Update: On December 16, 2016, the family of Huang Qi received a formal notice stating that he had been arrested for “providing state secrets abroad,” and that he was being held in Mianyang City Detention Center. On December 23, Jiang Tianyong’s family received a notice issued by Changsha police that Jiang has been subjected to “residential surveillance at a designated location” for “inciting subversion.” The authorities have not disclosed where they are holding him. On December 27, Liu Feiyue’s family received a formal notice issued by the Suizhou procuratorate, dated December 23, that Liu had been arrested for “inciting subversion.” On January 4, a volunteer for the 64tianwang.com website, Hu Jinqiong, was detained by Sichuan police for “creating disturbances.” Police have denied the lawyers of Huang, Jiang, and Liu access to their clients, citing concerns about national security or stating that granting such access would “impede investigations.”  The three detainees should have immediate access to their lawyers and families, Human Rights Watch said. 

(New York) – China’s government should immediately account for three prominent human rights defenders who appear to have been forcibly disappeared, Human Rights Watch said today. Human rights campaigner Liu Feiyue, lawyer Jiang Tianyong, and activist Huang Qi, have all been previously harassed by the authorities and have been missing since November 17, 21, and 28, 2016, respectively.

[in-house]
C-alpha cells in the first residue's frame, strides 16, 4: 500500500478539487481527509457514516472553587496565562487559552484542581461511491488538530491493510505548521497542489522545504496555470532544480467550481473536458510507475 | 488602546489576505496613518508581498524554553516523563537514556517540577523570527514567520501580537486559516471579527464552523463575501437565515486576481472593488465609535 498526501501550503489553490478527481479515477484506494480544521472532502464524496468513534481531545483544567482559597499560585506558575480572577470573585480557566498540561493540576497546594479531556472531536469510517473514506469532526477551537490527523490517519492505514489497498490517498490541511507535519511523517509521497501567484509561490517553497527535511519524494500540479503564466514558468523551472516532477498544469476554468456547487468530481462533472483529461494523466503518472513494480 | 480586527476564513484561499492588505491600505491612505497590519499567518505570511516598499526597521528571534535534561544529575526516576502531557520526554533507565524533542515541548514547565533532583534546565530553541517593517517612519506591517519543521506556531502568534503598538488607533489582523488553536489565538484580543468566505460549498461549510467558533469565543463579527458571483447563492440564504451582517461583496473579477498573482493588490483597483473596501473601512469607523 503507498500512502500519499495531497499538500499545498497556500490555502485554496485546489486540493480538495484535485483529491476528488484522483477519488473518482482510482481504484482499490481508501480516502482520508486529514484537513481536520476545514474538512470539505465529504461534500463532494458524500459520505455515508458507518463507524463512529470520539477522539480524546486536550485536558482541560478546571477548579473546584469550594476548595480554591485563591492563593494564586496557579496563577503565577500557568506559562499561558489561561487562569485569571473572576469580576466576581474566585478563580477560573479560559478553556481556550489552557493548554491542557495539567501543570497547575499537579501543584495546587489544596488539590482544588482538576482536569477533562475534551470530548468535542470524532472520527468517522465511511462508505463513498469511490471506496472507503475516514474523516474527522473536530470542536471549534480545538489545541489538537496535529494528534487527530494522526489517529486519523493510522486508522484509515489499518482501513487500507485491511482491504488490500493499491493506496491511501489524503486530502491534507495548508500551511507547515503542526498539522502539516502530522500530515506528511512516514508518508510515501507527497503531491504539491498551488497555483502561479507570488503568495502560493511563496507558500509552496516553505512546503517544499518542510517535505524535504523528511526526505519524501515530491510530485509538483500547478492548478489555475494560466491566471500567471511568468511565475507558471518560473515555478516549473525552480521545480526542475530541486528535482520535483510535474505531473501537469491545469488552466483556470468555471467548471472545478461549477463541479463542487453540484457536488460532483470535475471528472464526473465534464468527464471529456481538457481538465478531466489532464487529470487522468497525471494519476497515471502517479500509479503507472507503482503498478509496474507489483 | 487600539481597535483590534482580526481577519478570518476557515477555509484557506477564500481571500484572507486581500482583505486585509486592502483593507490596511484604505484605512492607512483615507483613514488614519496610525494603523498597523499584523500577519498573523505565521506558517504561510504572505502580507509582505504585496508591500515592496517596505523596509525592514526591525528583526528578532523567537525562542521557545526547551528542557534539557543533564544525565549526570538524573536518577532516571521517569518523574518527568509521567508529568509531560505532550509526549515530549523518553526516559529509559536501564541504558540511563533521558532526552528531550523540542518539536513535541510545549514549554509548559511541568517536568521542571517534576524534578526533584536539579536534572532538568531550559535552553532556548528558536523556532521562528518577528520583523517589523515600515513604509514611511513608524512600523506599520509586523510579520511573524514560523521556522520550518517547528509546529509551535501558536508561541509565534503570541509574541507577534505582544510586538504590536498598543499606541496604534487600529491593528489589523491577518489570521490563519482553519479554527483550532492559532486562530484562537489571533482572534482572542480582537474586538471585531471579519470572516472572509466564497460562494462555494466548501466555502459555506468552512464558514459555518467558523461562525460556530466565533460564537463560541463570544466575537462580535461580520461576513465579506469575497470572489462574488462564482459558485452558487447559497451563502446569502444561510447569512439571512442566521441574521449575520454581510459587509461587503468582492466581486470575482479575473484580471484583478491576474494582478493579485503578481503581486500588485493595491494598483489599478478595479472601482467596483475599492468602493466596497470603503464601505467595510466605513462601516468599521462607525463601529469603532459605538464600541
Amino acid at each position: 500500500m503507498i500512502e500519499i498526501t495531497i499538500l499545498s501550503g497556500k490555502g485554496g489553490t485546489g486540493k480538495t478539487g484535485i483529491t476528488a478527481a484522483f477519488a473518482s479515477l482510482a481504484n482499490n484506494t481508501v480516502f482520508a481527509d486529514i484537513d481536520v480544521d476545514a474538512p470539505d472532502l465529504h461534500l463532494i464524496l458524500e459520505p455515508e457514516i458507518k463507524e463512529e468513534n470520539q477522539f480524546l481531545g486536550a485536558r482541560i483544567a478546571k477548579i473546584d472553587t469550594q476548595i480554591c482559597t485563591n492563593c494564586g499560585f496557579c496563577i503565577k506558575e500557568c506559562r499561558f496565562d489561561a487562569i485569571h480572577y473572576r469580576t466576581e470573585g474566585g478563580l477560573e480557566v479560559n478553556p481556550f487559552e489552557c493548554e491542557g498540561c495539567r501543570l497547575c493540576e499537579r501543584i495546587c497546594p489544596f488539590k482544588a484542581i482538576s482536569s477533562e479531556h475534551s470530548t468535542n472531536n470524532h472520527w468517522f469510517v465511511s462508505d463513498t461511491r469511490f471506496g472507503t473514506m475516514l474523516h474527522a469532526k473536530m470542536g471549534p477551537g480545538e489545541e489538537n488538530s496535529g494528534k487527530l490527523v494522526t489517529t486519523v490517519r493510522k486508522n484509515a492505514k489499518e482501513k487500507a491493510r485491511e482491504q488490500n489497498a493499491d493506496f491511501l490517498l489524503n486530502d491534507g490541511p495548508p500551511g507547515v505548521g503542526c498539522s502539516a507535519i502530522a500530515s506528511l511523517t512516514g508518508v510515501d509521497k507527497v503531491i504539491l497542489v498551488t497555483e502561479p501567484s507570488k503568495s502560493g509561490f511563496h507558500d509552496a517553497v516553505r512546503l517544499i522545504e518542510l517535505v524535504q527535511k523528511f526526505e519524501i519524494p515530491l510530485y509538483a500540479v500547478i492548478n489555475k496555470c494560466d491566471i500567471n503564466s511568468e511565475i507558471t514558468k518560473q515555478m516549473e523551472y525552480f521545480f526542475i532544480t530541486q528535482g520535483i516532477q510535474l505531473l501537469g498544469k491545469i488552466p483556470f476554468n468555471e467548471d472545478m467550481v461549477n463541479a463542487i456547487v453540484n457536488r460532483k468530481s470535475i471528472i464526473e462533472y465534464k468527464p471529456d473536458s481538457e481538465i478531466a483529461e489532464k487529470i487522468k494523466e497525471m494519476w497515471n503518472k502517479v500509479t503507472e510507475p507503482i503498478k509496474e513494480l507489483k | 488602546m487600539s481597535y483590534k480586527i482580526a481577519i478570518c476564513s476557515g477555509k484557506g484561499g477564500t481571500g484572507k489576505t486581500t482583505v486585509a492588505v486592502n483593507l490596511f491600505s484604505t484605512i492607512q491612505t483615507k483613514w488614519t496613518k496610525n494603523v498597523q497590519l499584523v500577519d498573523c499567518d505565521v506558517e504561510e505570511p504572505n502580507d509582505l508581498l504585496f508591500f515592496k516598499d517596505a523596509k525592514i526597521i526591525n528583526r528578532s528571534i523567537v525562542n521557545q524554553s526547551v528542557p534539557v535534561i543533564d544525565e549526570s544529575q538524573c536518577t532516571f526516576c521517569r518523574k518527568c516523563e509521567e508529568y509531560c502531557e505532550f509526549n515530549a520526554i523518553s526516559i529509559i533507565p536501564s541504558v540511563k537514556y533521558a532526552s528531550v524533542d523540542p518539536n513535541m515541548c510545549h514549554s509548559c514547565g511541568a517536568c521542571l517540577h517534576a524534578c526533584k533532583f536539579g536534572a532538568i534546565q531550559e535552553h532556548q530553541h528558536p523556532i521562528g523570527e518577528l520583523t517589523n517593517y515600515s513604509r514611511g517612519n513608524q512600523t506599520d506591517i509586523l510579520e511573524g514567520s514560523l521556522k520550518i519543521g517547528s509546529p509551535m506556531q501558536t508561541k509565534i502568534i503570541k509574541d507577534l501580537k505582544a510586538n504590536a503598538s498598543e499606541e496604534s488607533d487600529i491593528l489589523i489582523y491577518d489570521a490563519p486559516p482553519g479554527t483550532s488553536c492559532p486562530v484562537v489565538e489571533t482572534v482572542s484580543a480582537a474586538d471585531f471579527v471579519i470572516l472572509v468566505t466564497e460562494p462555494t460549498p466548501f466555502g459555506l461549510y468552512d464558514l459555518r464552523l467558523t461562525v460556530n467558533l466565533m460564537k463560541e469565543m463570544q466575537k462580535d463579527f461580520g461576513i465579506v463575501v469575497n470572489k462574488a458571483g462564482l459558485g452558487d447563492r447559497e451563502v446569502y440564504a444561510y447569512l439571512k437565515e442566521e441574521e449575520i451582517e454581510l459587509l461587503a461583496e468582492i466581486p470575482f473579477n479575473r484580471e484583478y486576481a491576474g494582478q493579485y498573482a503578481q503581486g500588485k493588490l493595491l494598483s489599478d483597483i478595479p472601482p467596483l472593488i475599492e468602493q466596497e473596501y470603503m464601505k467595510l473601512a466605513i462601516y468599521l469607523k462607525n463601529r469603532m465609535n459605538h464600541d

Police arrest a man in downtown Shanghai after calls for a "Jasmine Revolution" protest on February 27, 2011.

© 2011 Reuters

The secret detention of individuals without access to family members or legal counsel significantly increases the risk of torture in detention.

“The Chinese authorities should formally notify the families of Huang, Jiang, and Liu of their whereabouts and urgently allow them and their lawyers to visit,” said Sophie Richardson, China director. “Officials involved in these forced disappearances are responsible for any mistreatment they suffer in detention.”